Archive for January, 2018

An Uncounted U.S. Nuclear Testing Hawaiian Casualty

Friday, January 19th, 2018

An Uncounted U.S. Nuclear Testing Hawaiian Casualty

     Between 1946 and 1963, while the United States tested nuclear bombs in the Pacific, hundreds of civilian construction workers were lured to such places as Eniwetok in the Marshall Islands in the western Pacific and Johnston atoll located 850 miles southwest of Honolulu with the promise of high wages in a safe working environment.  Among those, in the 1960s, was my brother-in-law.  In his thirties, married, father of young children, he went down with a group from Hawai’i.  His goal was to earn enough to build a nice house where his children would “never have to be ashamed to bring their friends home.”

     There was little recreation available, and some workers blew their big money on drinking and gambling, nut he and his companions resolutely saved their pay for their families back home.  Instead, they enjoyed the simple pleasures of fishing.  They were allowed to fish, but they had been told not to eat what they caught.  That made no sense to the Hawaiians.  They spent their leisure time fishing, cooking on the beach, and eating together.

     After his first year, my brother-in-law came home proudly, with enough money saved to build the outside shell of his house.  Friends and family helped raise the structure, and he moved in with his wife and children.  He was happy, even when we teased him about the strange blisters on his face.  They had been diagnosed by the doctor down there as “sunburn.”  Not to worry.  “What kind Hawaiian you?” we teased.  “How come you get sunburn?”

     He signed up for another year, then returned home again with enough money to complete the interior of his house.  He looked tired, and he had lost a lot of weight.  One sister-in-law and I looked at each other with concern.  “He doesn’t look good.  And remember that rash he had last time!  You think he get radiation sickness?”  We refrained from worrying the rest of the family with our suspicions, but quietly urged him not to go back.  He brushed us off.  “One more time.  Gotta get furniture for my kids.”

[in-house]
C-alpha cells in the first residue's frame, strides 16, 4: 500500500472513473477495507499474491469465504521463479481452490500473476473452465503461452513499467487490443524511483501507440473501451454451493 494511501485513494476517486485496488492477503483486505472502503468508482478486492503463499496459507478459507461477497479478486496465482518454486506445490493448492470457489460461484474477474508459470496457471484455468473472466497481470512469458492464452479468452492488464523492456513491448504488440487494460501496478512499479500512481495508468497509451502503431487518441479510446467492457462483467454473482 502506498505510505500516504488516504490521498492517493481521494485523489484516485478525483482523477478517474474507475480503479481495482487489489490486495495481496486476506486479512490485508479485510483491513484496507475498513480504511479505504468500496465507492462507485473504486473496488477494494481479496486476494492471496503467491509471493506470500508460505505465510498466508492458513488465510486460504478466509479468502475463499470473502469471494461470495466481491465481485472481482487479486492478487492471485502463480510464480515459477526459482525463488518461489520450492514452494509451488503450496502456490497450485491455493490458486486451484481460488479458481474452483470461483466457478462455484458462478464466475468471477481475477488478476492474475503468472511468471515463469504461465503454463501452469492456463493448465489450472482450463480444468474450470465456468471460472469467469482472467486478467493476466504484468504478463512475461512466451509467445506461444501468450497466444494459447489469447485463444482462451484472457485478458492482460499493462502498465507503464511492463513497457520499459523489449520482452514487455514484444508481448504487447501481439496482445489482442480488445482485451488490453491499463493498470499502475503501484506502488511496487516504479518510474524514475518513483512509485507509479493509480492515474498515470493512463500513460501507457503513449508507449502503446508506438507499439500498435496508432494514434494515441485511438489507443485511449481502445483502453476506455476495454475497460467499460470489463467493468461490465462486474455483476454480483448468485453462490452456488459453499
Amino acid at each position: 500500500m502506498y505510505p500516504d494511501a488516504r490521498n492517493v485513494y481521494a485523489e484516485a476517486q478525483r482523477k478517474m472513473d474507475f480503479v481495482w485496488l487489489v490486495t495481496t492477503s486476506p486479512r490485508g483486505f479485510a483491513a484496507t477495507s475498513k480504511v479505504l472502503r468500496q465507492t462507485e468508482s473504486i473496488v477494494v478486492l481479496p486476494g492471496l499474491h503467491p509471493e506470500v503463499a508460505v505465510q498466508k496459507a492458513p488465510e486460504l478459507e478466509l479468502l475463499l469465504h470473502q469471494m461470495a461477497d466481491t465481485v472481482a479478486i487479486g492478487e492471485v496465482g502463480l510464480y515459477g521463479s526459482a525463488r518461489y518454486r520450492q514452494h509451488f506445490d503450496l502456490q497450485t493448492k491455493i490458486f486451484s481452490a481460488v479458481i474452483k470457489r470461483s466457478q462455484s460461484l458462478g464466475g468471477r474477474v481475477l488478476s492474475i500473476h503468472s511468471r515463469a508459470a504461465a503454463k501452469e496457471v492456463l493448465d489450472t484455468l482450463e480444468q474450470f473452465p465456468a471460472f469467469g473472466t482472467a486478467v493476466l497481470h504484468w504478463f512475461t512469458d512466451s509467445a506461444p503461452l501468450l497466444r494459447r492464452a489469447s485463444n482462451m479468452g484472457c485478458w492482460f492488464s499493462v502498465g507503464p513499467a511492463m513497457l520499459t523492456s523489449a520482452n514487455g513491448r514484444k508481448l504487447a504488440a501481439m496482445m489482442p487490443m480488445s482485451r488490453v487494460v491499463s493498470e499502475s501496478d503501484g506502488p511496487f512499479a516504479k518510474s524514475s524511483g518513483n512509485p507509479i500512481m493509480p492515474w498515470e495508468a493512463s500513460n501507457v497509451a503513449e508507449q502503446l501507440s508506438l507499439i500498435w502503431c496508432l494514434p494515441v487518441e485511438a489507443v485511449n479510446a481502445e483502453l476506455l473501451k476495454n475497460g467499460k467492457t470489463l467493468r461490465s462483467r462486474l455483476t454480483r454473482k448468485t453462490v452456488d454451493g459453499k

After his third year he came home skin and bones.  Barely abler to walk.  Now it was obvious to the rest of the family what we had suspected.  Shocked by his appearance, frightened, then angry about the doctor’s “sunburn” diagnosis, they took him to a “good” doctor, who confirmed our fears.  Radiation sickness,  Leukemia.

     He died a few months later in the nice house with the nice furniture, his family around him, having given them his best.

     Two of us tried to persuade his widow to file a complaint.  To demand compensation.  Anything!  But she would not. Bitterly, she said, “for what?  That’s not gonna bring him back?”  Generations of subjugation had taught her that “making waves” only brought trouble back on one’s self.  To challenge the United States nuclear program was beyond her capability, and she implored us not to make waves.

    Later, we learned that one of my brother-in-law’s fellow workers on Eniwetok had also died of leukemia.  We never heard of any others, but we wondered….